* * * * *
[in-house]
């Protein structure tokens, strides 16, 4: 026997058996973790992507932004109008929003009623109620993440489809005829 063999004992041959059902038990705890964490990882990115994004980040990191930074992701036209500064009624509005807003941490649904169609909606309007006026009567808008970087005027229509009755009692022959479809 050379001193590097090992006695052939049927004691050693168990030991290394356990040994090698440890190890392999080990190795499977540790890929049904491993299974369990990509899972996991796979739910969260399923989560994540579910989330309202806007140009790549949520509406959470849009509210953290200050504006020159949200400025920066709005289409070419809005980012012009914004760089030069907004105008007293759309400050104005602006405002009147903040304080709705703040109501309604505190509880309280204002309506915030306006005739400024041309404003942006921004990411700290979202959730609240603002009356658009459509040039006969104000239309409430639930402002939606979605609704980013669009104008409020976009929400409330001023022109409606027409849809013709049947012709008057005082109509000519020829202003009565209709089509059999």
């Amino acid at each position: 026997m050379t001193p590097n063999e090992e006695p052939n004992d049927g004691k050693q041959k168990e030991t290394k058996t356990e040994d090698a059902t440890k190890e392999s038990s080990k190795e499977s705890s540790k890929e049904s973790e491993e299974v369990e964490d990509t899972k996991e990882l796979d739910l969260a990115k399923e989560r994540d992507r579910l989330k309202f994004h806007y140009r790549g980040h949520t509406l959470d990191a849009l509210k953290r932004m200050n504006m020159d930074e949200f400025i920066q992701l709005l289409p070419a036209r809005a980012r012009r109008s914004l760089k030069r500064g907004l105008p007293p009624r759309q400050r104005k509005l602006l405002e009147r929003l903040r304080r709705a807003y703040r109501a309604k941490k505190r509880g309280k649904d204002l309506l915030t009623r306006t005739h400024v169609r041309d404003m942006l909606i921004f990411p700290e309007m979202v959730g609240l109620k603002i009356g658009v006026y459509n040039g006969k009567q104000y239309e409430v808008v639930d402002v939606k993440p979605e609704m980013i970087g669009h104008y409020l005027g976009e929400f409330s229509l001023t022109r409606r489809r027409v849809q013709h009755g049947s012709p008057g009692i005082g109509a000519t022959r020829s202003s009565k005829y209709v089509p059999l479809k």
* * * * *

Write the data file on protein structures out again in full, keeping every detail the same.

[in-house]
């Protein structure tokens, strides 16, 4: 026997058996973790992507932004109008929003009623109620993440489809005829 063999004992041959059902038990705890964490990882990115994004980040990191930074992701036209500064009624509005807003941490649904169609909606309007006026009567808008970087005027229509009755009692022959479809 050379001193590097090992006695052939049927004691050693168990030991290394356990040994090698440890190890392999080990190795499977540790890929049904491993299974369990990509899972996991796979739910969260399923989560994540579910989330309202806007140009790549949520509406959470849009509210953290200050504006020159949200400025920066709005289409070419809005980012012009914004760089030069907004105008007293759309400050104005602006405002009147903040304080709705703040109501309604505190509880309280204002309506915030306006005739400024041309404003942006921004990411700290979202959730609240603002009356658009459509040039006969104000239309409430639930402002939606979605609704980013669009104008409020976009929400409330001023022109409606027409849809013709049947012709008057005082109509000519020829202003009565209709089509059999």
């Amino acid at each position: 026997m050379t001193p590097n063999e090992e006695p052939n004992d049927g004691k050693q041959k168990e030991t290394k058996t356990e040994d090698a059902t440890k190890e392999s038990s080990k190795e499977s705890s540790k890929e049904s973790e491993e299974v369990e964490d990509t899972k996991e990882l796979d739910l969260a990115k399923e989560r994540d992507r579910l989330k309202f994004h806007y140009r790549g980040h949520t509406l959470d990191a849009l509210k953290r932004m200050n504006m020159d930074e949200f400025i920066q992701l709005l289409p070419a036209r809005a980012r012009r109008s914004l760089k030069r500064g907004l105008p007293p009624r759309q400050r104005k509005l602006l405002e009147r929003l903040r304080r709705a807003y703040r109501a309604k941490k505190r509880g309280k649904d204002l309506l915030t009623r306006t005739h400024v169609r041309d404003m942006l909606i921004f990411p700290e309007m979202v959730g609240l109620k603002i009356g658009v006026y459509n040039g006969k009567q104000y239309e409430v808008v639930d402002v939606k993440p979605e609704m980013i970087g669009h104008y409020l005027g976009e929400f409330s229509l001023t022109r409606r489809r027409v849809q013709h009755g049947s012709p008057g009692i005082g109509a000519t022959r020829s202003s009565k005829y209709v089509p059999l479809k």